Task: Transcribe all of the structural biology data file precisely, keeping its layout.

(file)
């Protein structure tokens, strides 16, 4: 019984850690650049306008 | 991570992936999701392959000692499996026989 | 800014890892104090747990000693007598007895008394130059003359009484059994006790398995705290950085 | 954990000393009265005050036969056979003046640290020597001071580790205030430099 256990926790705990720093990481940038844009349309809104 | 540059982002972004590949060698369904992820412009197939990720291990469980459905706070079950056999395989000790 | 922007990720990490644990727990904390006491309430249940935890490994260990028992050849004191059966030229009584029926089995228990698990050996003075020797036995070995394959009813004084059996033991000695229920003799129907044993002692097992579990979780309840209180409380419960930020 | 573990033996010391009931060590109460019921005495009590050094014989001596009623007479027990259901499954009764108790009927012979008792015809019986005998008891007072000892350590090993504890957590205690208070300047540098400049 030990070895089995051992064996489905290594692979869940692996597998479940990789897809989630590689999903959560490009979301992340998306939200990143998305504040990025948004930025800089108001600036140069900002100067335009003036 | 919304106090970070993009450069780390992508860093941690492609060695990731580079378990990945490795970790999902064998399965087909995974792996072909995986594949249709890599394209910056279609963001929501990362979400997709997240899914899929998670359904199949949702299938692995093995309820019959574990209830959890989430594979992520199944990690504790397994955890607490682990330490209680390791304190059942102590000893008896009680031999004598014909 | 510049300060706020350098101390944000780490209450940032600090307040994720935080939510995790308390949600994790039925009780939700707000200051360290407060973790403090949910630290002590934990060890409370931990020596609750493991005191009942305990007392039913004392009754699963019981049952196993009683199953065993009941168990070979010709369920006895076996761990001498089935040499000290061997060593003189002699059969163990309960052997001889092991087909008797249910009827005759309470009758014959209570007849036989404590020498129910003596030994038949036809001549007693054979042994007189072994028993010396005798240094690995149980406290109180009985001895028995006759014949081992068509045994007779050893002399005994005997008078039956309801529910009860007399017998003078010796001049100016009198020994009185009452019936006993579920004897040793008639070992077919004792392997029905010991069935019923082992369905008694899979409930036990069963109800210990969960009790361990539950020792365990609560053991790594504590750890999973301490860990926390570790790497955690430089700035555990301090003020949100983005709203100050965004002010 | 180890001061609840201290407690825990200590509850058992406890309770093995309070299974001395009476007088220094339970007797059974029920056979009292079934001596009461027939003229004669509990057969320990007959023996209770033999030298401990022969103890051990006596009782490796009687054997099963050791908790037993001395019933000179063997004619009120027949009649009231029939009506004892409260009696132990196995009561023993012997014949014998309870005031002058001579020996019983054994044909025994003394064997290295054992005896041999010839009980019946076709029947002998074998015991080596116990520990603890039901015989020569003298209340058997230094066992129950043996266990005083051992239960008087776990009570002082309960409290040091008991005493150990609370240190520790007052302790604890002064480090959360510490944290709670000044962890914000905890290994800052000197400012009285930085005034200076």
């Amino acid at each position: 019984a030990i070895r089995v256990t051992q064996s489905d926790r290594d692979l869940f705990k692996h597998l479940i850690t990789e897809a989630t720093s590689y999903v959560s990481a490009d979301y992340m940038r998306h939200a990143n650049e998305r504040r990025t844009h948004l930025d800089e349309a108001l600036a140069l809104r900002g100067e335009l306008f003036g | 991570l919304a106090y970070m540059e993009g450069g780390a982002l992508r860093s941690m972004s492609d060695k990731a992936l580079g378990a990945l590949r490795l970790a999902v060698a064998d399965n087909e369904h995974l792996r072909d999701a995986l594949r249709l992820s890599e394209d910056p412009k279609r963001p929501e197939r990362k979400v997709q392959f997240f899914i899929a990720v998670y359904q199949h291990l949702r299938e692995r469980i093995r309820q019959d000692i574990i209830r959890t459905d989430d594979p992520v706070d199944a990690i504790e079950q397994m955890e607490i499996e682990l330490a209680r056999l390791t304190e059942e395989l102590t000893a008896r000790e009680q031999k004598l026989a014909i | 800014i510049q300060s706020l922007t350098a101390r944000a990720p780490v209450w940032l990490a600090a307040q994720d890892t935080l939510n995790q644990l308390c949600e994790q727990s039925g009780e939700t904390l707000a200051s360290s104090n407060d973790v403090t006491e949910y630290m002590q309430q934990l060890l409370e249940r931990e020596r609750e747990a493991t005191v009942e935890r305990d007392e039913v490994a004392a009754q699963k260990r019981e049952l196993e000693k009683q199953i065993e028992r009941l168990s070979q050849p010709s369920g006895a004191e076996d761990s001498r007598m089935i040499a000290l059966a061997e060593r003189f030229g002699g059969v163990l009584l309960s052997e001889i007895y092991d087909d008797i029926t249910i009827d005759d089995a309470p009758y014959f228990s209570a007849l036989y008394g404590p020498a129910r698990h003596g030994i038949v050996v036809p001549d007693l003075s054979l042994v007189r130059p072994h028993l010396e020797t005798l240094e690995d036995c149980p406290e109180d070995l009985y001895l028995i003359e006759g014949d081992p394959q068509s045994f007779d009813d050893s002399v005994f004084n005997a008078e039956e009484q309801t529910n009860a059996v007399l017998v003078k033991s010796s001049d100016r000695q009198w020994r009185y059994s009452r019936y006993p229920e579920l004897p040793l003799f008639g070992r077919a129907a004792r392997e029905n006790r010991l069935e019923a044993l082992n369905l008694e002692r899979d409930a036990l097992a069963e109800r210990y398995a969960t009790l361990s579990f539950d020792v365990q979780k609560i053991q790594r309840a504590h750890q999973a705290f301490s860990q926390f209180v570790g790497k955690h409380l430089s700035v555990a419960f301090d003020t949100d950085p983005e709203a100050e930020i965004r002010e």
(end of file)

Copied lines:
């Protein structure tokens, strides 16, 4: 019984850690650049306008 | 991570992936999701392959000692499996026989 | 800014890892104090747990000693007598007895008394130059003359009484059994006790398995705290950085 | 954990000393009265005050036969056979003046640290020597001071580790205030430099 256990926790705990720093990481940038844009349309809104 | 540059982002972004590949060698369904992820412009197939990720291990469980459905706070079950056999395989000790 | 922007990720990490644990727990904390006491309430249940935890490994260990028992050849004191059966030229009584029926089995228990698990050996003075020797036995070995394959009813004084059996033991000695229920003799129907044993002692097992579990979780309840209180409380419960930020 | 573990033996010391009931060590109460019921005495009590050094014989001596009623007479027990259901499954009764108790009927012979008792015809019986005998008891007072000892350590090993504890957590205690208070300047540098400049 030990070895089995051992064996489905290594692979869940692996597998479940990789897809989630590689999903959560490009979301992340998306939200990143998305504040990025948004930025800089108001600036140069900002100067335009003036 | 919304106090970070993009450069780390992508860093941690492609060695990731580079378990990945490795970790999902064998399965087909995974792996072909995986594949249709890599394209910056279609963001929501990362979400997709997240899914899929998670359904199949949702299938692995093995309820019959574990209830959890989430594979992520199944990690504790397994955890607490682990330490209680390791304190059942102590000893008896009680031999004598014909 | 510049300060706020350098101390944000780490209450940032600090307040994720935080939510995790308390949600994790039925009780939700707000200051360290407060973790403090949910630290002590934990060890409370931990020596609750493991005191009942305990007392039913004392009754699963019981049952196993009683199953065993009941168990070979010709369920006895076996761990001498089935040499000290061997060593003189002699059969163990309960052997001889092991087909008797249910009827005759309470009758014959209570007849036989404590020498129910003596030994038949036809001549007693054979042994007189072994028993010396005798240094690995149980406290109180009985001895028995006759014949081992068509045994007779050893002399005994005997008078039956309801529910009860007399017998003078010796001049100016009198020994009185009452019936006993579920004897040793008639070992077919004792392997029905010991069935019923082992369905008694899979409930036990069963109800210990969960009790361990539950020792365990609560053991790594504590750890999973301490860990926390570790790497955690430089700035555990301090003020949100983005709203100050965004002010 | 180890001061609840201290407690825990200590509850058992406890309770093995309070299974001395009476007088220094339970007797059974029920056979009292079934001596009461027939003229004669509990057969320990007959023996209770033999030298401990022969103890051990006596009782490796009687054997099963050791908790037993001395019933000179063997004619009120027949009649009231029939009506004892409260009696132990196995009561023993012997014949014998309870005031002058001579020996019983054994044909025994003394064997290295054992005896041999010839009980019946076709029947002998074998015991080596116990520990603890039901015989020569003298209340058997230094066992129950043996266990005083051992239960008087776990009570002082309960409290040091008991005493150990609370240190520790007052302790604890002064480090959360510490944290709670000044962890914000905890290994800052000197400012009285930085005034200076």
């Amino acid at each position: 019984a030990i070895r089995v256990t051992q064996s489905d926790r290594d692979l869940f705990k692996h597998l479940i850690t990789e897809a989630t720093s590689y999903v959560s990481a490009d979301y992340m940038r998306h939200a990143n650049e998305r504040r990025t844009h948004l930025d800089e349309a108001l600036a140069l809104r900002g100067e335009l306008f003036g | 991570l919304a106090y970070m540059e993009g450069g780390a982002l992508r860093s941690m972004s492609d060695k990731a992936l580079g378990a990945l590949r490795l970790a999902v060698a064998d399965n087909e369904h995974l792996r072909d999701a995986l594949r249709l992820s890599e394209d910056p412009k279609r963001p929501e197939r990362k979400v997709q392959f997240f899914i899929a990720v998670y359904q199949h291990l949702r299938e692995r469980i093995r309820q019959d000692i574990i209830r959890t459905d989430d594979p992520v706070d199944a990690i504790e079950q397994m955890e607490i499996e682990l330490a209680r056999l390791t304190e059942e395989l102590t000893a008896r000790e009680q031999k004598l026989a014909i | 800014i510049q300060s706020l922007t350098a101390r944000a990720p780490v209450w940032l990490a600090a307040q994720d890892t935080l939510n995790q644990l308390c949600e994790q727990s039925g009780e939700t904390l707000a200051s360290s104090n407060d973790v403090t006491e949910y630290m002590q309430q934990l060890l409370e249940r931990e020596r609750e747990a493991t005191v009942e935890r305990d007392e039913v490994a004392a009754q699963k260990r019981e049952l196993e000693k009683q199953i065993e028992r009941l168990s070979q050849p010709s369920g006895a004191e076996d761990s001498r007598m089935i040499a000290l059966a061997e060593r003189f030229g002699g059969v163990l009584l309960s052997e001889i007895y092991d087909d008797i029926t249910i009827d005759d089995a309470p009758y014959f228990s209570a007849l036989y008394g404590p020498a129910r698990h003596g030994i038949v050996v036809p001549d007693l003075s054979l042994v007189r130059p072994h028993l010396e020797t005798l240094e690995d036995c149980p406290e109180d070995l009985y001895l028995i003359e006759g014949d081992p394959q068509s045994f007779d009813d050893s002399v005994f004084n005997a008078e039956e009484q309801t529910n009860a059996v007399l017998v003078k033991s010796s001049d100016r000695q009198w020994r009185y059994s009452r019936y006993p229920e579920l004897p040793l003799f008639g070992r077919a129907a004792r392997e029905n006790r010991l069935e019923a044993l082992n369905l008694e002692r899979d409930a036990l097992a069963e109800r210990y398995a969960t009790l361990s579990f539950d020792v365990q979780k609560i053991q790594r309840a504590h750890q999973a705290f301490s860990q926390f209180v570790g790497k955690h409380l430089s700035v555990a419960f301090d003020t949100d950085p983005e709203a100050e930020i965004r002010e």